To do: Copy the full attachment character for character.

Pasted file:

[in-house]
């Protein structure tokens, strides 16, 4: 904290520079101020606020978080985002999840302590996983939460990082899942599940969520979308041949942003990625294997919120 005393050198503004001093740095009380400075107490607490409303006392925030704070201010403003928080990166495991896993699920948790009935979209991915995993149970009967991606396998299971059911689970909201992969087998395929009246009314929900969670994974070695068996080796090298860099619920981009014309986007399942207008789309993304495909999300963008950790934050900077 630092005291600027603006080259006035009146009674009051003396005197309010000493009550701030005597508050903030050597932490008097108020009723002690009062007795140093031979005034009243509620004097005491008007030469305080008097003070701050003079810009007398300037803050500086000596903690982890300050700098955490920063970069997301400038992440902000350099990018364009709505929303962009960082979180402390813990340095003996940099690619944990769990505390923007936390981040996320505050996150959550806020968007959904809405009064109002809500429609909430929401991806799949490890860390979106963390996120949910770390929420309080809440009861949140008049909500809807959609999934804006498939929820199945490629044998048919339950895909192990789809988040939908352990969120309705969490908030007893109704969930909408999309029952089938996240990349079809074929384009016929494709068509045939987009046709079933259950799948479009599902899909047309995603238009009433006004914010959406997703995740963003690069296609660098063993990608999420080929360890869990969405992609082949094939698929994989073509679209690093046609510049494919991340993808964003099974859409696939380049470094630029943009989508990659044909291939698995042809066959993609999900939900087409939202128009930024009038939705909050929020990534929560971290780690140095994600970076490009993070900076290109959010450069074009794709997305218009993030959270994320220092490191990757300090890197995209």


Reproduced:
[in-house]
């Protein structure tokens, strides 16, 4: 904290520079101020606020978080985002999840302590996983939460990082899942599940969520979308041949942003990625294997919120 005393050198503004001093740095009380400075107490607490409303006392925030704070201010403003928080990166495991896993699920948790009935979209991915995993149970009967991606396998299971059911689970909201992969087998395929009246009314929900969670994974070695068996080796090298860099619920981009014309986007399942207008789309993304495909999300963008950790934050900077 630092005291600027603006080259006035009146009674009051003396005197309010000493009550701030005597508050903030050597932490008097108020009723002690009062007795140093031979005034009243509620004097005491008007030469305080008097003070701050003079810009007398300037803050500086000596903690982890300050700098955490920063970069997301400038992440902000350099990018364009709505929303962009960082979180402390813990340095003996940099690619944990769990505390923007936390981040996320505050996150959550806020968007959904809405009064109002809500429609909430929401991806799949490890860390979106963390996120949910770390929420309080809440009861949140008049909500809807959609999934804006498939929820199945490629044998048919339950895909192990789809988040939908352990969120309705969490908030007893109704969930909408999309029952089938996240990349079809074929384009016929494709068509045939987009046709079933259950799948479009599902899909047309995603238009009433006004914010959406997703995740963003690069296609660098063993990608999420080929360890869990969405992609082949094939698929994989073509679209690093046609510049494919991340993808964003099974859409696939380049470094630029943009989508990659044909291939698995042809066959993609999900939900087409939202128009930024009038939705909050929020990534929560971290780690140095994600970076490009993070900076290109959010450069074009794709997305218009993030959270994320220092490191990757300090890197995209």